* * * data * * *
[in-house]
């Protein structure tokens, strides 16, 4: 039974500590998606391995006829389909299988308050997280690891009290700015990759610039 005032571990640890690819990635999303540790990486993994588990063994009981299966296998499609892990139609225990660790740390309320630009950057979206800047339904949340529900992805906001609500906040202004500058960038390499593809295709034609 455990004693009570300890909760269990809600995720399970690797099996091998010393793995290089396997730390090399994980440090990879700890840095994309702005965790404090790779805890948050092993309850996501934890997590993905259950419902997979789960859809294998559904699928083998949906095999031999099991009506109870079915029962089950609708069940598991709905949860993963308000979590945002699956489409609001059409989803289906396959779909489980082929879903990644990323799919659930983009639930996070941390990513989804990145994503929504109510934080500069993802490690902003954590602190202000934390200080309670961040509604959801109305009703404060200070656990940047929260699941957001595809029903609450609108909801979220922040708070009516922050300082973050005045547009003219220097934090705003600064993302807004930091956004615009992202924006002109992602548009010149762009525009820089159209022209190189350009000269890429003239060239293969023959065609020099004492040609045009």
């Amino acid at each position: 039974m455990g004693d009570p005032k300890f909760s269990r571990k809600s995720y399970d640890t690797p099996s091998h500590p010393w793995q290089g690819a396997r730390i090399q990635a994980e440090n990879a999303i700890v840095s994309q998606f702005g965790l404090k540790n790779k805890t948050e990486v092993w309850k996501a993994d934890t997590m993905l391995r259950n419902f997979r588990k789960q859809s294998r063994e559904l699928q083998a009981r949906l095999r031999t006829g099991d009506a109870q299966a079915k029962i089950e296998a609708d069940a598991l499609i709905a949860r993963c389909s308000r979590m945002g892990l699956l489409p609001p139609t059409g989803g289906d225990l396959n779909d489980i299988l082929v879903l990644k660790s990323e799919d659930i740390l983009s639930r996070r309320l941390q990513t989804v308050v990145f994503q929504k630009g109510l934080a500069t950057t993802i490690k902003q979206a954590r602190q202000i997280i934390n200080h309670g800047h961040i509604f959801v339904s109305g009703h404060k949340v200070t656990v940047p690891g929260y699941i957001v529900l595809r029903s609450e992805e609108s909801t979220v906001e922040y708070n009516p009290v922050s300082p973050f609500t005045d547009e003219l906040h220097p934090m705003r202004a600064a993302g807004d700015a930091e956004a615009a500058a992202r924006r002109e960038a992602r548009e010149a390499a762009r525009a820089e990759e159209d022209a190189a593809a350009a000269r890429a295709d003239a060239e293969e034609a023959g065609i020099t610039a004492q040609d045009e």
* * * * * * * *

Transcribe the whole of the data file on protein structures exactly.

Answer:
[in-house]
């Protein structure tokens, strides 16, 4: 039974500590998606391995006829389909299988308050997280690891009290700015990759610039 005032571990640890690819990635999303540790990486993994588990063994009981299966296998499609892990139609225990660790740390309320630009950057979206800047339904949340529900992805906001609500906040202004500058960038390499593809295709034609 455990004693009570300890909760269990809600995720399970690797099996091998010393793995290089396997730390090399994980440090990879700890840095994309702005965790404090790779805890948050092993309850996501934890997590993905259950419902997979789960859809294998559904699928083998949906095999031999099991009506109870079915029962089950609708069940598991709905949860993963308000979590945002699956489409609001059409989803289906396959779909489980082929879903990644990323799919659930983009639930996070941390990513989804990145994503929504109510934080500069993802490690902003954590602190202000934390200080309670961040509604959801109305009703404060200070656990940047929260699941957001595809029903609450609108909801979220922040708070009516922050300082973050005045547009003219220097934090705003600064993302807004930091956004615009992202924006002109992602548009010149762009525009820089159209022209190189350009000269890429003239060239293969023959065609020099004492040609045009």
């Amino acid at each position: 039974m455990g004693d009570p005032k300890f909760s269990r571990k809600s995720y399970d640890t690797p099996s091998h500590p010393w793995q290089g690819a396997r730390i090399q990635a994980e440090n990879a999303i700890v840095s994309q998606f702005g965790l404090k540790n790779k805890t948050e990486v092993w309850k996501a993994d934890t997590m993905l391995r259950n419902f997979r588990k789960q859809s294998r063994e559904l699928q083998a009981r949906l095999r031999t006829g099991d009506a109870q299966a079915k029962i089950e296998a609708d069940a598991l499609i709905a949860r993963c389909s308000r979590m945002g892990l699956l489409p609001p139609t059409g989803g289906d225990l396959n779909d489980i299988l082929v879903l990644k660790s990323e799919d659930i740390l983009s639930r996070r309320l941390q990513t989804v308050v990145f994503q929504k630009g109510l934080a500069t950057t993802i490690k902003q979206a954590r602190q202000i997280i934390n200080h309670g800047h961040i509604f959801v339904s109305g009703h404060k949340v200070t656990v940047p690891g929260y699941i957001v529900l595809r029903s609450e992805e609108s909801t979220v906001e922040y708070n009516p009290v922050s300082p973050f609500t005045d547009e003219l906040h220097p934090m705003r202004a600064a993302g807004d700015a930091e956004a615009a500058a992202r924006r002109e960038a992602r548009e010149a390499a762009r525009a820089e990759e159209d022209a190189a593809a350009a000269r890429a295709d003239a060239e293969e034609a023959g065609i020099t610039a004492q040609d045009e």